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Inspection Summary

Overall summary & rating


Updated 9 January 2019

The inspection took place on the 14 and 17 December 2018 and was unannounced.

Broughton Lodge is a ‘care home’ operated by Cygnet Care Services Limited (the registered provider). People in care homes receive accommodation and nursing or personal care as a single package under one contractual agreement. CQC regulates both the premises and the care provided and both were looked at during this inspection.

The care home is set within its own extensive grounds in a rural location in Macclesfield. The care home accommodates up to 20 people across three separate units, each of which have separate adapted facilities. At the time of our inspection, the service was accommodating 12 people with a diverse range of needs.

The care home was registered in July 2015 and had therefore not been developed and designed in line with the values that underpin ‘Registering the Right Support’ and other best practice guidance. Consequently, the service does not currently conform to some aspects of Building the Right Support and Registering the Right Support guidance. For example, the number of registered places and the location of the building.

At the time of our inspection, the care home did not have a registered manager. A registered manager is a person who has registered with the Care Quality Commission to manage the service. Like registered providers, they are 'registered persons'. Registered persons have legal responsibility for meeting the requirements in the Health and Social Care Act 2008 and associated Regulations about how the service is run.

A new manager had been appointed to manage the service who had been in post since October 2018. We saw evidence during the inspection that the manager was in the process of applying to CQC to become the registered manager of Broughton Lodge.

The manager was present during the two days of our inspection and was supported by their operations director and deputy manager. The management team were clear about their roles and responsibilities and keen to share developments within the service since the last inspection.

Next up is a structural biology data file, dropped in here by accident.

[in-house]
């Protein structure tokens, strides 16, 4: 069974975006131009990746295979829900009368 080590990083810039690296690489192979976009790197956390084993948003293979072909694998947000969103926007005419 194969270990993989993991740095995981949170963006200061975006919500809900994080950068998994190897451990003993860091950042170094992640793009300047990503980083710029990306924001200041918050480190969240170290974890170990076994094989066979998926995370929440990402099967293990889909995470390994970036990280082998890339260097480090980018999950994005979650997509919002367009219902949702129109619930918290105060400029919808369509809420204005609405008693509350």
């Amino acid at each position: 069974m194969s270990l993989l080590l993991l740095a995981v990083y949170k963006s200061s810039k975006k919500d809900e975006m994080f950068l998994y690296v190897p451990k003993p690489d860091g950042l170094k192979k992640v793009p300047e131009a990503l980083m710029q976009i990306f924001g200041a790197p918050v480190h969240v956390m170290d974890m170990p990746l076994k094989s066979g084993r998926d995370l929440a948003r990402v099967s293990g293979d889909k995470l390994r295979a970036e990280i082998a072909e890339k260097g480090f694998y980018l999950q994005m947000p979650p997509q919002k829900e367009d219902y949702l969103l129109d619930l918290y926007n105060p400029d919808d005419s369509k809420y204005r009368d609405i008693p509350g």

During our site visit, we spoke with staff, people living in the care home, their relatives and representatives. We also undertook direct observations of the standard of care provided. Overall, we noted that staff were sensitive and responsive in their approach to people’s needs and that people were encouraged to follow their preferred daily routines and treated with dignity and respect.

Holistic assessments, care planning processes and risk management systems were in place that confirmed the complex and diverse needs of people using the service were identified, planned for and kept under review. This helped staff to be aware of the support needs of people living in the care home and to understand how best to support them.

People were offered a choice of nutritious and wholesome meals and staff were observed to offer appropriate support and supervision to people who required prompt and support during mealtimes.

Staff had access to induction, mandatory and service specific training to help them understand their roles and responsibilities. This programme of training was in the process of being rolled out to new staff to ensure staff were equipped with the necessary knowledge, skills and understanding for their roles.